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A Positive Psychology Perspective on Quality of Life
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A Positive Psychology Perspective on Quality of Life
von: Anastasia Efklides, Despina Moraitou
Springer-Verlag, 2012
ISBN: 9789400749634
300 Seiten, Download: 2243 KB
 
Format:  PDF
geeignet für: Apple iPad, Android Tablet PC's Online-Lesen PC, MAC, Laptop

Typ: B (paralleler Zugriff)

 

 
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Inhaltsverzeichnis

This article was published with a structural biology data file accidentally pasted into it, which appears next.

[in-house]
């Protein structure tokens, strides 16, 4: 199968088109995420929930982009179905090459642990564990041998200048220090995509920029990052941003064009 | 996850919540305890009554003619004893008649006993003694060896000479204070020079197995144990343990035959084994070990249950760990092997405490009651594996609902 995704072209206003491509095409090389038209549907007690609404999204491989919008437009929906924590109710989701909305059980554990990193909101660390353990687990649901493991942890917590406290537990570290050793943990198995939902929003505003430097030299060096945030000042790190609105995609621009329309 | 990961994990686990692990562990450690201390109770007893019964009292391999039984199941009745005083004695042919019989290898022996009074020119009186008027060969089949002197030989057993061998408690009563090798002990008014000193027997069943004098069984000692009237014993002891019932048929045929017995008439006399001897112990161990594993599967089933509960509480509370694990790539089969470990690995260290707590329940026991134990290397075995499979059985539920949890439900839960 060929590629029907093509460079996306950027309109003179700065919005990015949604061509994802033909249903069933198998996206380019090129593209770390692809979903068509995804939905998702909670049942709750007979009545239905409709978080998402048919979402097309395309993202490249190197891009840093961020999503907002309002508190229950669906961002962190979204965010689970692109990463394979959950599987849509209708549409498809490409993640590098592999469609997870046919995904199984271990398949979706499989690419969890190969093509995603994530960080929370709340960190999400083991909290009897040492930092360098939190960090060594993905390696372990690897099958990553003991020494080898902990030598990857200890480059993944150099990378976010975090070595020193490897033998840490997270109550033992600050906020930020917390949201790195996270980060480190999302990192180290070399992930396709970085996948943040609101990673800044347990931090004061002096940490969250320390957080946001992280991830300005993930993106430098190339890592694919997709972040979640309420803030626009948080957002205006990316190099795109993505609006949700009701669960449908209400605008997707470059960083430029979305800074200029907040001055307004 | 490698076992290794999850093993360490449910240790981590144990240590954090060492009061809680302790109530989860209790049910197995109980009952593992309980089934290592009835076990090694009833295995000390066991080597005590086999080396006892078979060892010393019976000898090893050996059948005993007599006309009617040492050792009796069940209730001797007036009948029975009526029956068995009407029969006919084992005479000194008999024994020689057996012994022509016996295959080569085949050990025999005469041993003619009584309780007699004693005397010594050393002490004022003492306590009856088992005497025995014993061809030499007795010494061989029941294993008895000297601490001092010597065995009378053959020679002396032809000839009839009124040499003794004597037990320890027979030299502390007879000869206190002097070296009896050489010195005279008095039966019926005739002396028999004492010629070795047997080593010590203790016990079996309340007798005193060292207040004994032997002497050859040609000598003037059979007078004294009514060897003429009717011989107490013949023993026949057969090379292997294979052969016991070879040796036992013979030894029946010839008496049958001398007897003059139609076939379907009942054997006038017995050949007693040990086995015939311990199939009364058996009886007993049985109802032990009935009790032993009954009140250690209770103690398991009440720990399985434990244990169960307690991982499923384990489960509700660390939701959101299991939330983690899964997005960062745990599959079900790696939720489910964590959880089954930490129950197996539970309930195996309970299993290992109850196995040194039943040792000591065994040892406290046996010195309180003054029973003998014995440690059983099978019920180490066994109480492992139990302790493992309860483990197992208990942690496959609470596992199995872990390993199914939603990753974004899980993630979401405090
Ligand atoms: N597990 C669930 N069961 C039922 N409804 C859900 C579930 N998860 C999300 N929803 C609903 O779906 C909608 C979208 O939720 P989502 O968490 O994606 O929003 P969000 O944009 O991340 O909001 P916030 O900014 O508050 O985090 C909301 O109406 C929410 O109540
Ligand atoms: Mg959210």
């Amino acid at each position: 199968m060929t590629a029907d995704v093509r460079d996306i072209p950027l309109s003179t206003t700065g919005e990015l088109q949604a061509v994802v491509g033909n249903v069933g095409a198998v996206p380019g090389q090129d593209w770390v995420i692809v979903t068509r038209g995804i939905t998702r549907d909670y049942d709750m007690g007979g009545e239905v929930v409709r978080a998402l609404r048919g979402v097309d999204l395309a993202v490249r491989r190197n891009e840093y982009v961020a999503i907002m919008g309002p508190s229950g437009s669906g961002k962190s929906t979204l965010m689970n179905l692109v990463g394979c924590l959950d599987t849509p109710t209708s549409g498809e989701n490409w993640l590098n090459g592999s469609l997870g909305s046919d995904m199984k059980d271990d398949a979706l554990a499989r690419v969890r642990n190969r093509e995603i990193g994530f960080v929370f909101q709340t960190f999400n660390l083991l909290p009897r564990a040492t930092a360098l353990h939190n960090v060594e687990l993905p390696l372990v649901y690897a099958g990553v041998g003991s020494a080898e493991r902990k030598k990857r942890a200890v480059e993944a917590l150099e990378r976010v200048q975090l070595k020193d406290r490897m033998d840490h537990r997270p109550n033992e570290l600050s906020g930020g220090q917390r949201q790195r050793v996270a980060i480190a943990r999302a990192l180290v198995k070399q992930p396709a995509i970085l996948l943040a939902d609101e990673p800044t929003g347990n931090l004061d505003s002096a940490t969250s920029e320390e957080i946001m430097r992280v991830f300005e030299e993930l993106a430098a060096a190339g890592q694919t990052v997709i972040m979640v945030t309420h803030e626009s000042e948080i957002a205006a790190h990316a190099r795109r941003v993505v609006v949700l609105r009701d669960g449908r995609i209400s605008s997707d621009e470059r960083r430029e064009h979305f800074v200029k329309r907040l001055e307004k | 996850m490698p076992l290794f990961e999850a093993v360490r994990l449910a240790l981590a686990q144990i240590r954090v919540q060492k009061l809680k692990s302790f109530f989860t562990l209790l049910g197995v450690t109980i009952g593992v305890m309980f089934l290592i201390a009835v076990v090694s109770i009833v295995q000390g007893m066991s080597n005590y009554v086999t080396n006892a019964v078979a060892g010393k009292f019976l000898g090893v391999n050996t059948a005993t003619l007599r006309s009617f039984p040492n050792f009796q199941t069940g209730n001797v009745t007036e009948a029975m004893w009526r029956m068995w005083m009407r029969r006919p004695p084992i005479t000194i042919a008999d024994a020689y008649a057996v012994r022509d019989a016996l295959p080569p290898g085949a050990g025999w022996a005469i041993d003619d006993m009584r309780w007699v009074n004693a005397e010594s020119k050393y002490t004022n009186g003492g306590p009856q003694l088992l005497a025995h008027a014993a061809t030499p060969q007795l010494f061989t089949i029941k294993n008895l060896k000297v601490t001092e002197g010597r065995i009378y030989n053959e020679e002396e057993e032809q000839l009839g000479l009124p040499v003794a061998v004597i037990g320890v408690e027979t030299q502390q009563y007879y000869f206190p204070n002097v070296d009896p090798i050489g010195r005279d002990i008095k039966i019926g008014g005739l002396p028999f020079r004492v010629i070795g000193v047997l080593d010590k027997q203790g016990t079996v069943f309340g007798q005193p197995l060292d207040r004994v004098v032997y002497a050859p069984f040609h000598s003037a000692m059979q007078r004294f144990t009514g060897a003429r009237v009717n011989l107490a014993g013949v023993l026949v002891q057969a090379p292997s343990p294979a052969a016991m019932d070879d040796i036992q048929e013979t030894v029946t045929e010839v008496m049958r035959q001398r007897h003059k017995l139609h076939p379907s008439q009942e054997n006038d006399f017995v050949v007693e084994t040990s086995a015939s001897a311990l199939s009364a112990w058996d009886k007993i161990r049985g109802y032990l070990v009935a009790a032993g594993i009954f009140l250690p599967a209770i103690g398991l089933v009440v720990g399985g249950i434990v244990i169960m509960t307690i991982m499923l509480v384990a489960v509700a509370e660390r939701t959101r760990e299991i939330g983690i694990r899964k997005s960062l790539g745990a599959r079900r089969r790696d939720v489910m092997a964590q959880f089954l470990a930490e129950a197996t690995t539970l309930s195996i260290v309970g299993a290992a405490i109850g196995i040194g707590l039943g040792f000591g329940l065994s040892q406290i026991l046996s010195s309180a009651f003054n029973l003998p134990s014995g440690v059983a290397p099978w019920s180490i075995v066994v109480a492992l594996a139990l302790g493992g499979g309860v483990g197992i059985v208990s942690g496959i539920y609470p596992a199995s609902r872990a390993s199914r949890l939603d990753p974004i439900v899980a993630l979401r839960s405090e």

1;A Positive Psychology Perspective on Qualityof Life;3 1.1;Contents;5 1.2;Contributors;7 1.3;Chapter 1: Introduction: Looking at Quality of Life and Well-Being from a Positive Psychology Perspective;9 1.3.1;1 Introduction;9 1.3.2;2 The Book;10 1.3.2.1;2.1 Organization of the Book;13 1.3.3;3 Part I. Subjective Well-Being, Quality of Life, and Positive Psychology;13 1.3.4;4 Part II. Positive Psychology and QoL;17 1.3.5;References;21 1.4;Part I: Quality of Life, Well-Being, and Positive Psychology;23 1.4.1;Chapter 2: Hierarchical Needs, Income Comparisons, and Happiness Levels;24 1.4.1.1;1 Introduction;24 1.4.1.2;2 Income and Happiness;25 1.4.1.3;3 Explanations of the Paradox;29 1.4.1.4;4 The Needs Hierarchy Approach;30 1.4.1.5;5 Income Comparisons;33 1.4.1.6;6 Concluding Comments;35 1.4.1.7;References;36 1.4.2;Chapter 3: Goals and Plans: Their Relationship to Well-Being;40 1.4.2.1;1 Introduction;40 1.4.2.2;2 Well-Being;41 1.4.2.2.1;2.1 Subjective Well-Being;42 1.4.2.3;3 Goals;42 1.4.2.4;4 Goals and Well-Being;44 1.4.2.4.1;4.1 Goal Progress;45 1.4.2.4.2;4.2 Goal Content;46 1.4.2.4.3;4.3 Goal Orientation: Approach Versus Avoidance Goals;48 1.4.2.4.4;4.4 Goal Organisation;49 1.4.2.4.5;4.5 Goal Excessiveness;50 1.4.2.5;5 Plans;50 1.4.2.5.1;5.1 What Are Plans?;50 1.4.2.5.2;5.2 Are Plans Linked to Well-Being?;51 1.4.2.5.3;5.3 How Are Plans Linked to Well-Being?;52 1.4.2.6;6 Conclusion;54 1.4.2.7;References;54 1.4.3;Chapter 4: Living in Accordance with One´s Implicit Motives: Cross-Cultural Evidence for Beneficial Effects of Motive-Goal Congruence and Motive Satisfaction;58 1.4.3.1;1 Introduction;58 1.4.3.2;2 Human Strivings and Well-Being;59 1.4.3.3;3 Types of Motivational Systems;60 1.4.3.4;4 Determinants of Motive Congruence;61 1.4.3.5;5 Consequences of Motive Congruence;62 1.4.3.6;6 Acknowledging Culture´s Impact on Behavior and Well-Being While Also Looking Beyond Culture;63 1.4.3.7;7 Cross-Cultural Findings on Beneficial Effects of Motive-Goal Congruence;65 1.4.3.8;8 Conclusion and Open Questions;69 1.4.3.9;References;71 1.4.4;Chapter 5: Positive Psychology and Subjective Well-Being Homeostasis: A Critical Examination of Congruence;74 1.4.4.1;1 Introduction;74 1.4.4.2;2 Definition;75 1.4.4.2.1;2.1 Positive Reviews of Positive Psychology;75 1.4.4.3;3 Subjective Well-Being Homeostasis;76 1.4.4.3.1;3.1 SWB Is Normally Stable and Positive;77 1.4.4.3.2;3.2 SWB Is Homeostatically Protected;77 1.4.4.3.3;3.3 Homeostasis Is Defending HP Mood;79 1.4.4.3.4;3.4 Normal Ranges;80 1.4.4.3.5;3.5 The Implications of Homeostasis for Positive Psychology;81 1.4.4.4;4 Evidence for the Claims of Positive Psychology;82 1.4.4.4.1;4.1 Meditation and Mindfulness;88 1.4.4.5;5 Other Critiques and Summary;89 1.4.4.6;References;90 1.4.5;Chapter 6: Life Satisfaction in Adults: The Effect of Religiosity, Worry, and Perceived Physical Health State;94 1.4.5.1;1 Introduction;94 1.4.5.2;2 Life Satisfaction and Other Components of Subjective Well-Being;95 1.4.5.3;3 Religiosity and Life Satisfaction;96 1.4.5.3.1;3.1 Religiosity in Greece;97 1.4.5.4;4 Aims and Hypotheses of the Study;98 1.4.5.5;5 Method;98 1.4.5.5.1;5.1 Participants;98 1.4.5.5.2;5.2 Instruments;99 1.4.5.6;6 Results;102 1.4.5.6.1;6.1 Individual Differences Effects;102 1.4.5.6.1.1;6.1.1 Life Satisfaction;102 1.4.5.6.1.2;6.1.2 Religiosity;102 1.4.5.6.1.3;6.1.3 Worry;102 1.4.5.6.1.4;6.1.4 Perceived Physical Health State;103 1.4.5.7;7 Relations Between Life Satisfaction, Religiosity, Worry, and Perceived Health State;103 1.4.5.7.1;7.1 Predictors of Life Satisfaction;104 1.4.5.8;8 Discussion;105 1.4.5.8.1;8.1 Life Satisfaction;105 1.4.5.8.2;8.2 Religiosity;106 1.4.5.8.3;8.3 Worry;106 1.4.5.8.4;8.4 Perceived Physical Health State;106 1.4.5.9;9 Predictors of Life Satisfaction;107 1.4.5.9.1;9.1 Life Satisfaction and Religiosity;107 1.4.5.9.2;9.2 Life Satisfaction in Relation to Worry and Perceived Health State;108 1.4.5.9.3;9.3 Religiosity and Worry;109 1.4.5.10;10 Limitations of the Study and Future Research;109 1.4.5.11;References;110 1.4.6;Chapter 7: Altruism and Health: Theoretical Perspectives;114 1.4.6.1;1 Introduction;114 1.4.6.2;2 A Serendipitous Beginning;115 1.4.6.3;3 Theoretical Model;116 1.4.6.4;4 Altruism and Health in Healthy Samples;118 1.4.6.4.1;4.1 Health Correlates in Healthy Adults;118 1.4.6.4.2;4.2 Health Correlates in Healthy Adolescents;119 1.4.6.5;5 Cause or Effect?;121 1.4.6.6;6 Salutogenic Evidence of Altruism in Patient Samples;122 1.4.6.7;7 Revisiting Theory;124 1.4.6.8;8 Implication for Social Networks and Community;126 1.4.6.9;9 Implication for Cognitive Reserve and Disability;127 1.4.6.10;10 Directions for the Future;128 1.4.6.11;11 Conclusion;129 1.4.6.12;References;129 1.4.7;Chapter 8: Marital Quality and Well-Being: The Role of Gender, Marital Duration, Social Support and Cultural Context;132 1.4.7.1;1 Introduction;132 1.4.7.2;2 Marital Quality and Well-Being;133 1.4.7.3;3 Marital Quality and Well-Being: The Role of Gender;135 1.4.7.4;4 Marital Quality and Well-Being: The Role of Age and Marital Duration;136 1.4.7.5;5 Marital Quality and Well-Being: The Role of Social Support and the Cultural Context;137 1.4.7.6;6 A Cross-Sectional Study with Greek Married Couples;139 1.4.7.7;7 Method;140 1.4.7.7.1;7.1 Participants;140 1.4.7.7.2;7.2 Instruments;140 1.4.7.8;8 Results;141 1.4.7.8.1;8.1 Preliminary Analyses;141 1.4.7.8.2;8.2 The Relationship Between Marital Quality, Social Support and Depressive Symptoms: Bivariate Analyses;141 1.4.7.8.3;8.3 The Relationship Between Marital Quality, Social Support and Depressive Symptoms: The Actor-Partner Interdependence Model;143 1.4.7.9;9 Discussion;145 1.4.7.10;References;148 1.5;Part II: Positive Psychology and Human Strengths;153 1.5.1;Chapter 9: The Role of Dispositional Optimism in Physical and Mental Well-Being;154 1.5.1.1;1 Introduction;154 1.5.1.2;2 Optimism;154 1.5.1.2.1;2.1 Development of Optimism;157 1.5.1.2.2;2.2 Temporal Stability of Optimism;158 1.5.1.2.3;2.3 Optimism as a Predictor of Health Outcomes;158 1.5.1.3;3 Physical Health;158 1.5.1.3.1;3.1 Physical Functioning and Perceived Health;158 1.5.1.3.2;3.2 Morbidity and Mortality;159 1.5.1.4;4 Mental Well-Being;163 1.5.1.5;5 Potential Mechanistic Correlates of Optimism;164 1.5.1.5.1;5.1 Coping Style;164 1.5.1.5.2;5.2 Social Integration;165 1.5.1.5.3;5.3 Health Behaviors;166 1.5.1.5.4;5.4 Systemic Stress, Oxidative Stress, and Inflammation;167 1.5.1.6;6 Interventions to Increase Optimism;168 1.5.1.7;7 Concluding Remarks and Recommendations;170 1.5.1.8;References;171 1.5.2;Chapter 10: The Relation of Optimism to Cardiac Patients´ Subjective Health Through Illness Representations: Does the Level of Optimism Matter?;179 1.5.2.1;1 Introduction;179 1.5.2.1.1;1.1 Optimism;179 1.5.2.1.2;1.2 Optimism and Illness Representations;180 1.5.2.2;2 Method;181 1.5.2.2.1;2.1 Participants and Procedure;181 1.5.2.2.2;2.2 Measures;182 1.5.2.2.3;2.3 Statistical Analysis;183 1.5.2.3;3 Results;183 1.5.2.4;4 Discussion;187 1.5.2.5;References;190 1.5.3;Chapter 11: Wise Thinking, Hopeful Thinking, and Positive Aging: Reciprocal Relations of Wisdom, Hope, Memory, and Affect in Young, Middle-Aged, and Older Adults;193 1.5.3.1;1 Wisdom, Hope, and Positive Aging;193 1.5.3.2;2 Psychological Theories of Wisdom;194 1.5.3.2.1;2.1 Wisdom as a Synthetic Skill: Wise Thinking as Integrated Dialectical Thinking and Awareness of Life Uncertainty;194 1.5.3.2.2;2.2 Wisdom as an Analytic Skill: Wise Thinking as Practical Wisdom;195 1.5.3.3;3 Wise Thinking, Age, and Demographic Characteristics;196 1.5.3.4;4 Wise Thinking, Memory, and State Affect;197 1.5.3.5;5 Wise Thinking and Hopeful Thinking;198 1.5.3.6;6 Hopeful Thinking, Age, and Demographic Characteristics;199 1.5.3.7;7 Hopeful Thinking, Memory, and State Affect;200 1.5.3.8;8 The Present Study;201 1.5.3.8.1;8.1 Hypotheses;201 1.5.3.8.2;8.2 Method;202 1.5.3.8.2.1;8.2.1 Participants and Procedure;202 1.5.3.8.2.2;8.2.2 Instruments;203 1.5.3.8.2.3;8.2.3 Statistical Analyses;205 1.5.3.8.3;8.3 Results;206 1.5.3.8.3.1;8.3.1 Reciprocal Effects Between Hope and Wisdom;206 1.5.3.8.3.2;8.3.2 Reciprocal Effects Between Wisdom and Memory;209 1.5.3.8.3.3;8.3.3 Reciprocal Effects Between Hope, Wisdom, and State Affect;210 1.5.3.8.3.4;8.3.4 The Integrated ``Picture´´ of the Relationships Among Hope, Wisdom, Memory, and State Affect: The All-Embracing Recursiv...;211 1.5.3.8.3.5;8.3.5 The Effects of Age, Education, and Gender on Hope, Wisdom, Memory, and Affect;213 1.5.3.8.4;8.4 Discussion;213 1.5.3.8.4.1;8.4.1 Reciprocal Effects Between Hopeful and Wise Thinking;213 1.5.3.8.4.2;8.4.2 Wisdom and Memory: Reciprocal Effects Between Wise Thinking and Memory Performance;216 1.5.3.8.4.3;8.4.3 Hope, Wisdom, and State Affect;216 1.5.3.8.4.4;8.4.4 The Integrated Model;217 1.5.3.8.4.5;8.4.5 The Effects of Age and Demographic Characteristics on Hopeful and Wise Thinking, State Affect, and Memory;218 1.5.3.8.4.6;8.4.6 Limitations of the Study;219 1.5.3.8.4.7;8.4.7 Conclusions: Implications of the Study;220 1.5.3.9;References;221 1.5.4;Chapter 12: Dispositional Hope and Action-State Orientation: Their Role in Self-Regulated Learning;223 1.5.4.1;1 Introduction;223 1.5.4.2;2 Hope;224 1.5.4.2.1;2.1 Hope Versus Other Positive Psychology Constructs;225 1.5.4.2.2;2.2 Hope, Learning Strategies, and Academic Achievement;226 1.5.4.3;3 Action Control;228 1.5.4.3.1;3.1 Action Control, Learning Strategies, and Performance;229 1.5.4.4;4 Aim: Hypotheses;230 1.5.4.5;5 Method;231 1.5.4.5.1;5.1 Participants;231 1.5.4.5.2;5.2 Instruments;231 1.5.4.5.3;5.3 Procedure;235 1.5.4.5.4;5.4 Statistical Analysis;235 1.5.4.6;6 Results;236 1.5.4.6.1;6.1 Path Analysis;236 1.5.4.7;7 Discussion;239 1.5.4.7.1;7.1 Effects of Hope on SRL Strategy Use and Course Attainment;239 1.5.4.7.2;7.2 Effects of Action Control on SRL Strategy Use and Course Attainment;240 1.5.4.7.3;7.3 Effects of SRL Strategy Use on Course Attainment;241 1.5.4.7.4;7.4 Relations Between Hope and Action Control;241 1.5.4.7.5;7.5 Limitations of the Study;242 1.5.4.8;References;242 1.5.5;Chapter 13: One Ingredient in the Mix: Interest and Psychological Well-Being;246 1.5.5.1;1 Introduction;246 1.5.5.2;2 The Ubiquity of Interest;248 1.5.5.2.1;2.1 Interest and Curiosity;248 1.5.5.2.2;2.2 Interest and Enjoyment;249 1.5.5.2.3;2.3 Interest and Self-regulation;249 1.5.5.2.4;2.4 Developed Interest Schemas;250 1.5.5.3;3 Interest Schemas and Psychological Well-Being;251 1.5.5.3.1;3.1 Interest and Curiosity as Character Strength;251 1.5.5.3.2;3.2 Interaction with Carers and Early Interest Schemas;253 1.5.5.3.3;3.3 Positive Youth Development;254 1.5.5.3.4;3.4 Well-Being, Positive Affect and Adult Life;256 1.5.5.3.5;3.5 Positive Affect and Life Satisfaction;257 1.5.5.4;4 Conclusion;259 1.5.5.5;References;259 1.5.6;Chapter 14: From Burnout to Engagement During Transition from School to Work;262 1.5.6.1;1 Introduction;262 1.5.6.2;2 Burnout and Engagement at School;262 1.5.6.3;3 Educational Track and School Burnout;264 1.5.6.3.1;3.1 Demands-Resources Model in the School Context;266 1.5.6.4;4 Transition From Upper-Secondary School to University;267 1.5.6.5;5 Transition to Tertiary Education and Gap Year;269 1.5.6.6;6 From University to Work;270 1.5.6.7;7 Discussion;272 1.5.6.8;References;274 1.5.7;Chapter 15: A Comparative Study of Resilience in Greece and Cyprus: The Effects of Negative Life Events, Self-Efficacy, and Social Support on Mental Health;276 1.5.7.1;1 Introduction;276 1.5.7.1.1;1.1 Criteria for the Identification of Resilience: Adversity and Adaptation;277 1.5.7.1.2;1.2 The Role of Resources in Resilience;278 1.5.7.1.3;1.3 A Cross-Cultural View of Resilience;279 1.5.7.1.4;1.4 The Scope of the Present Study;280 1.5.7.2;2 Method;281 1.5.7.2.1;2.1 Sample Characteristics;281 1.5.7.2.2;2.2 Measures;281 1.5.7.3;3 Results;283 1.5.7.3.1;3.1 Demographic Effects in the Total Sample;283 1.5.7.3.2;3.2 Demographic Effects Within Each Country;288 1.5.7.3.3;3.3 Cross-Country Comparisons;288 1.5.7.3.4;3.4 The Mediational Role of Self-Efficacy and Social Support;289 1.5.7.4;4 Discussion;290 1.5.7.4.1;4.1 The Influence of Demographic Factors on Resilience;292 1.5.7.4.2;4.2 The Role of Negative Life Events in the Process of Resilience;293 1.5.7.4.3;4.3 The Manifestation of Resilience;294 1.5.7.4.4;4.4 Limitations of the Study, Contribution and Directions for the Future;295 1.5.7.5;References;295 1.6;Index;298